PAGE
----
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Interoperability gains traction with HME

Interoperability gains traction with HME

Interoperability – the cyber pipeline for data sharing among various providers on the health care continuum – has been evolving over the past two decades since its launch during President George W. Bush’s administration in 2004. It was adopted primarily by large acute care organizations during its formative period, but it appears providers in the post-acute sector, including HME companies, are finally jumping on board. 

“Health care interoperability is essential for smooth transitions of care, ensuring that both treatment and reimbursement needs are met in a timely manner,” said Nick Knowlton, vice president of business development at Peachtree Corners, Ga.-based Brightree. “While the post-acute space, in general, and the HME world, in particular, have seen a slow adoption process compared to other care settings, this is rapidly changing.” 

Driving that change: The COVID-19 pandemic, which has emerged as a catalyst for technology adoption and has underscored the importance of connectivity between providers in the acute and post-acute sectors, Knowlton says. 

 “We have seen a large uptick in interoperability requests not just from HME providers, but also from referral sources and other stakeholders to improve connectivity on behalf of our industry and the patients being served,” he said. “In short, we are seeing rapidly increasing expectations and interoperability solutions delivered in our industry over the past 24 months. Combined with other trends, such as the rising importance of timely hospital discharge and payment reform initiatives, the pandemic highlighted the value our industry can deliver to patients at home.” 

Through interoperability, HME providers can use their business systems to interface and integrate with key partners for improved operational efficiency. Brightree offers interoperable services that allow for direct connections and messaging between providers, including those on popular electronic health record platforms; bi-directional connections with most ePrescribe platforms; interfaces to dozens of manufacturer and distribution systems; connection to patients in omnichannel modalities; and thousands of custom interfaces, Knowlton says.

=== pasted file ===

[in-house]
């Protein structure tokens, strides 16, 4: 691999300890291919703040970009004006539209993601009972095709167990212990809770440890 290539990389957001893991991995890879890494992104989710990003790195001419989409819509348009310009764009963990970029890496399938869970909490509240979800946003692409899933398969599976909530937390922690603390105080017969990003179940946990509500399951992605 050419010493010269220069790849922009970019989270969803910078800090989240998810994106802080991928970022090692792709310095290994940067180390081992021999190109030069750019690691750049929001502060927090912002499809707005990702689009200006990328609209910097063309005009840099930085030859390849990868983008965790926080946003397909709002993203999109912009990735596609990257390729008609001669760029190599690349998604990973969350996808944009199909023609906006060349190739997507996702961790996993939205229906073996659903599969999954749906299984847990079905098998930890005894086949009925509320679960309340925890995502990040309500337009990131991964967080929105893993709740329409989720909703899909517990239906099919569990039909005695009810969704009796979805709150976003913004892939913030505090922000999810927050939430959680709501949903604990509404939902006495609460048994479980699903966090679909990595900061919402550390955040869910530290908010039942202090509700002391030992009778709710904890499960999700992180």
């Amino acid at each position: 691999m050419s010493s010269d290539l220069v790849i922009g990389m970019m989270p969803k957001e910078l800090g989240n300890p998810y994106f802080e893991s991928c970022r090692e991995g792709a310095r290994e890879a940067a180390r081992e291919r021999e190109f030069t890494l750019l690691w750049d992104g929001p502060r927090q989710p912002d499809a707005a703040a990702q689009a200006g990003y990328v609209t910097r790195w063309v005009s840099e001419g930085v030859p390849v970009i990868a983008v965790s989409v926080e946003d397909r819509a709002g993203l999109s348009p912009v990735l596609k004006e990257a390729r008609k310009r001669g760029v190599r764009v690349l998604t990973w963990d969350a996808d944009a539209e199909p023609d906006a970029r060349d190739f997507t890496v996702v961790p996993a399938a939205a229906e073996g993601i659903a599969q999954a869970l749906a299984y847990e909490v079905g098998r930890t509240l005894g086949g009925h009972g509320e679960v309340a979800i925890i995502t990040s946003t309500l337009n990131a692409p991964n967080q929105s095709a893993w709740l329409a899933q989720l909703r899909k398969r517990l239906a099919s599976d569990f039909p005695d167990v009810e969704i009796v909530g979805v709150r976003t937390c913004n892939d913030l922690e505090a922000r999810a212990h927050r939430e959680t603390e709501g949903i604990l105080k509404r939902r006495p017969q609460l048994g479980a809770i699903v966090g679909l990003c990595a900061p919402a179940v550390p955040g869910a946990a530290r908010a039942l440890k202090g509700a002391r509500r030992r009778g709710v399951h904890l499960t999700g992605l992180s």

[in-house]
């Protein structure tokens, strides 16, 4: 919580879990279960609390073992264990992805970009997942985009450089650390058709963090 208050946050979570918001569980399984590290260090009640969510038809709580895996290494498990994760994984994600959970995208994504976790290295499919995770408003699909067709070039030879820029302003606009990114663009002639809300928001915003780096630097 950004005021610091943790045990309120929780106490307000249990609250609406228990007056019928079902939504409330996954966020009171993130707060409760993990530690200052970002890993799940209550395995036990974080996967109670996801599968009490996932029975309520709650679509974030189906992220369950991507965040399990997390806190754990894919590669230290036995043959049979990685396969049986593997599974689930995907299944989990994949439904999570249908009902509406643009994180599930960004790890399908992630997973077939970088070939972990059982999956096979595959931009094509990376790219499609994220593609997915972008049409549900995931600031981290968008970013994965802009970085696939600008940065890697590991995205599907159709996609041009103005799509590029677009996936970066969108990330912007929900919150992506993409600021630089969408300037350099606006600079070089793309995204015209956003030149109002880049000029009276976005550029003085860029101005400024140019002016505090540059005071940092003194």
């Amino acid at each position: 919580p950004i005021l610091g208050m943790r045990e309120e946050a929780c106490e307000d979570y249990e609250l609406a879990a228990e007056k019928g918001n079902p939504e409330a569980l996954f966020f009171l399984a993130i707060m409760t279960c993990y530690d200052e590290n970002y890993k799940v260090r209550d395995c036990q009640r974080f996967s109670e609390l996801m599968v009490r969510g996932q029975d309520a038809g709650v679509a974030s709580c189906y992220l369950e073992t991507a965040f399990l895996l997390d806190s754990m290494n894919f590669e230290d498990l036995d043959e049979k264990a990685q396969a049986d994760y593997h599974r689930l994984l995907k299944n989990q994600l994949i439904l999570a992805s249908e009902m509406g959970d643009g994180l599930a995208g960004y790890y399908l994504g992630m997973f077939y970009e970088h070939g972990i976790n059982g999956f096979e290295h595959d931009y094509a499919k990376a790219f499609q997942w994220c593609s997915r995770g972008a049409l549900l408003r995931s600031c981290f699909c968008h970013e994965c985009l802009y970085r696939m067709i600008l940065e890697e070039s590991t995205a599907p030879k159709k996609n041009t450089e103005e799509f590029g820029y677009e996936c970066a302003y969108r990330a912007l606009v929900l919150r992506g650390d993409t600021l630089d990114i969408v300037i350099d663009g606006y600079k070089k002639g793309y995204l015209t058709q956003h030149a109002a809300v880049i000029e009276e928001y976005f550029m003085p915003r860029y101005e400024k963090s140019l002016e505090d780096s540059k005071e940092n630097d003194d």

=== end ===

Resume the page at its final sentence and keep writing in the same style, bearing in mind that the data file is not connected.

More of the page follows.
Outsourcing options 

While interoperability is gaining traction with HME providers, so is adoption of increasingly sophisticated business systems capable of managing a greater array of operational functions, especially as it relates to revenue cycle management, says Joey Graham, CEO of Charlotte, N.C.-based Prochant. 

“The No. 1 thing that we hear from providers is they’re struggling with staffing – hiring, training, retaining and managing to excellence takes a tremendous investment of time and resources,” he said. “Then, after dozens of hours of training, the employee leaves for $1 an hour more. Providers say they’re frustrated with leaving money on the table from low payment rates, high write-offs and too many denials. They need to get it under control, ensuring they are collecting every possible dollar.” 

Getting the most out of a business system requires a customizable, scalable setup that enables providers to focus on growing their businesses and serving their communities. With Prochant, providers can outsource to areas that need it most, including intake, prior authorizations, billing, collections and cash posting, Graham says. 

“We meet the provider where they need help,” he said. “Our team becomes a seamless extension of their in-house staff. We utilize workflow and analytic dashboards to provide clients with preferred services and outcomes.” 

Todd Usher, founder of Modesto, Calif.,-based Tactical Back Office Personnel, specializes in staffing, but maintains that “a lot of companies hire us to do their billing.” The need to be flexible with staffing is common with acquisitions, slowdowns, audits, accreditations, pandemic surges, local personnel constraints and "other crisis situations that we endure in health care," he says. Outsourcing billing and other operational functions offer providers various advantages with staff assignments. Among the multitasking capabilities are CMN and PAR processing, quality assurance, aging and even operational supervision, he says. 

“We offer value-based assistance to clients who know what they’re doing and want to keep their operations in-house,” he said. “We will do anything they need – if it’s a slow billing day, we’ll move over to intake or answer phones.” 

Further expansion 

Knowlton is encouraged by the HME industry’s growing interest in connective technology with telehealth, remote patient monitoring and patient-facing solutions, in addition to interoperability between health care entities. 

“We will continue to see the expansion of technology and disruptive innovators joining the field as HME and home-based care become more popular,” he said. “As more and more providers are expanding into the space and patients search for means to personalize their care journeys, there will continue to be ways to improve the solutions and relationships they foster. HME providers and patients have confirmed their interest in the best software systems and solutions, but that is just step one to providing the best experience.”


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